In just a matter of months, Fortnite: Battle Royale went from a successful video game to a global phenomenon. After a rocky development, the free-to-play game has captured the attention of gamers on PS4, Xbox One, Nintendo Switch, PCs, iPhones, and Android devices. And with Sony's recent announcement of a cross-play beta with all the major gaming platforms, the world's biggest game is about to get even more popular.
Fortnite began as a zombie-killing, cooperative third-person shooter where you built fortifications, held off hordes, and moved on to the next attack. What's now known as Save the World mode has tons of RPG elements as well with skill trees, character classes and more. It was first revealed by developer Epic Games in 2011, making infrequent appearances for years before finally entering early access in 2017. That $40 cooperative title made with the Unreal Engine stood by itself for months, but it wasn't until Epic decided to add a free battle royale game mode to drum up awareness for the core game that Fortnite went from a mildly successful game to a worldwide phenomenon.
What is Battle Royale?
The battle royale genre is fairly new to gaming, but has quickly taken hold as one of the most popular on the planet. The rules are simple: One hundred people jump out of Fortnite's battle bus and parachute down to an island, search for assault rifles and gear, then battle it out until only one person is left standing, resulting in a victory royale. Meanwhile a storm closes over the island with ever-shrinking circles, forcing people to fight to survive. It takes heavy inspiration from its namesake: a Japanese manga and movie of the same name that follows a similar, murderous arc.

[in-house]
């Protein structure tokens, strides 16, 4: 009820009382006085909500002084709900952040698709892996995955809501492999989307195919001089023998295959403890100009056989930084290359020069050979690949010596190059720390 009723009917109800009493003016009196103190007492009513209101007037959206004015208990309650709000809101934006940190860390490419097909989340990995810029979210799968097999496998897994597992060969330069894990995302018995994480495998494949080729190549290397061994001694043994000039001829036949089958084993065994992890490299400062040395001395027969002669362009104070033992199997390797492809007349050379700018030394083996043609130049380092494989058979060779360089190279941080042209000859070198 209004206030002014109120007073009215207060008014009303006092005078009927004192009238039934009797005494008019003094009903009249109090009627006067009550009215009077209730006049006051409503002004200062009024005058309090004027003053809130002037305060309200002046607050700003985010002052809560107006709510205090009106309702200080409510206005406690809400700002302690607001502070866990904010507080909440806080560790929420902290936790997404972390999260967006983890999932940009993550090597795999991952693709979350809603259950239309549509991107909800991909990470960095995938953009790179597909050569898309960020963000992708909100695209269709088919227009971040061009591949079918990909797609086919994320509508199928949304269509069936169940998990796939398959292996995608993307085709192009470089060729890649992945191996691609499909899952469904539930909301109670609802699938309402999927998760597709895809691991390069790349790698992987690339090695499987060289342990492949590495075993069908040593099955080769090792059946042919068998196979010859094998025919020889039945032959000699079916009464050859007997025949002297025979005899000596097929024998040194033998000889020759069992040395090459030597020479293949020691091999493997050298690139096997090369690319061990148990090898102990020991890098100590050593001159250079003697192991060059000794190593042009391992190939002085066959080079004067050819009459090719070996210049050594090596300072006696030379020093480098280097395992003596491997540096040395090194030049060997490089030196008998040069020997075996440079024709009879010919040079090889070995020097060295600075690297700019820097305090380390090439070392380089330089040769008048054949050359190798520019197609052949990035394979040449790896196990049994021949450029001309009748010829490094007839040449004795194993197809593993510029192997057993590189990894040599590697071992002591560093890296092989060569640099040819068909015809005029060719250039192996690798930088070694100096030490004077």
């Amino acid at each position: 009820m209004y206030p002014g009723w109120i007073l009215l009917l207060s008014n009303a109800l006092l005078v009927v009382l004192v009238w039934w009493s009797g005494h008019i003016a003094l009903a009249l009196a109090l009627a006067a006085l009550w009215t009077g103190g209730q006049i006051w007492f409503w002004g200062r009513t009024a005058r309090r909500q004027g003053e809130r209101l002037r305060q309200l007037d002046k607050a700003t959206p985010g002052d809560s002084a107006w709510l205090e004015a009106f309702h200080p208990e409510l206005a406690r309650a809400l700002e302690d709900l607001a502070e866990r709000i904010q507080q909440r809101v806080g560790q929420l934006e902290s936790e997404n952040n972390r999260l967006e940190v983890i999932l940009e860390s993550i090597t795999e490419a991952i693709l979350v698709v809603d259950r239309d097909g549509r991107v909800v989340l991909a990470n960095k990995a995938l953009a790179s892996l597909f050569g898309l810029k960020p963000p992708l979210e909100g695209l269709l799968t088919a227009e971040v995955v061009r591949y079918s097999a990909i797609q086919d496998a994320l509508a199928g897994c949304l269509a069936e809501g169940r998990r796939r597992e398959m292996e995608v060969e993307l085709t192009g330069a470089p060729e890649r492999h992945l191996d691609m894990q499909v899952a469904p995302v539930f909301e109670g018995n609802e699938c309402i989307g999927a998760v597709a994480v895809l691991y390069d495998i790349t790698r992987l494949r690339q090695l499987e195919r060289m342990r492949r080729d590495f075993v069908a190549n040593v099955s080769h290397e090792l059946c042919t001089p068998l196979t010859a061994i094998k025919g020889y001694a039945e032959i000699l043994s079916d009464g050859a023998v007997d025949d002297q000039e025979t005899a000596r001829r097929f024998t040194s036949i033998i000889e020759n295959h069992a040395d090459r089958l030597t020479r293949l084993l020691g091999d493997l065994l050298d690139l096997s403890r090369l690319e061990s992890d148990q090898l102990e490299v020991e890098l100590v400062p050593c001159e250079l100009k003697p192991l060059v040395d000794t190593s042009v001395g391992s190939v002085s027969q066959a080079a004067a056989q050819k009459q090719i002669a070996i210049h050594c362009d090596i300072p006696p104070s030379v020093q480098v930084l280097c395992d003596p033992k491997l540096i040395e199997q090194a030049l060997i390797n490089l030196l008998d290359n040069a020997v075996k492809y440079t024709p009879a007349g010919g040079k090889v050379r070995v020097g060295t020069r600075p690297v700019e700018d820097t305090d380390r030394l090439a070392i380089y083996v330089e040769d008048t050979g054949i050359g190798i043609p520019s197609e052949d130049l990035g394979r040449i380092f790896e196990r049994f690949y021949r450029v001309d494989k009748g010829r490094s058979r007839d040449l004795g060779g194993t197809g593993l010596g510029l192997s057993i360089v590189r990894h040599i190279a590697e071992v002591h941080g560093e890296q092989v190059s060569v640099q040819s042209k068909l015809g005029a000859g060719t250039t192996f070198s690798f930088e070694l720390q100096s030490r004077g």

Battle royale games entered the mainstream with PlayerUnknown Battlegrounds (PUBG), a more realistic-looking title that laid much of the groundwork for Fortnite's success. But for a number of reasons, Fortnite has swiftly overtaken its predecessor and stands alone at the top of the gaming world's popular consciousness. The creators of PUBG initially weren't happy with this news, and after a number of public complaints, challenged Fornite over copyright infringement. They have since dropped the lawsuit.
Legal entanglements aside, part of the appeal with any battle royale game is that every match can feel different. You can drop in wherever you want and the eye of the storm closes in on different locations every game. Throw in the ever-changing combinations of randomly-generated weapons and gear (including jetpacks!) as you or your team struggle to become the lone survivors, and you can see why the game has hooked in so many players.
But what keeps them coming back to Fortnite are weekly updates with new items and limited-time game modes. As an example, one update for the game added shopping carts you could drive, giving players the game's first vehicles and giving people yet another reason to jump back into the game. Another update unveiled Playground mode, which lets a squad of friends drop down to the island without the threat of the storm so they can experiment with weapons and practice building structures. The larger Season 5 update added new areas to explore and All-Terrain Karts you could drive with your whole squad. Plus, it didn't hurt that Fortnite set the stage for future tie-in events with an Avengers: Infinity War cross-promotion in which players were able to seize the Infinity Gauntlet and become Thanos while playing the game.
Where you can play Fortnite
You can play Fortnite on PS4, Xbox One ($206 at Amazon), Mac, Windows PC, Nintendo Switch, Android or iPhone ($259 at Amazon). You can download Fortnite for free on all platforms, but you'll only be able to play the Battle Royale mode. The aforementioned cooperative mode, called Save The World, costs $40 and is unavailable to mobile users. But even on the platforms it's available on, Save The World Players are becoming a rare breed compared to the Battle Royale crowd.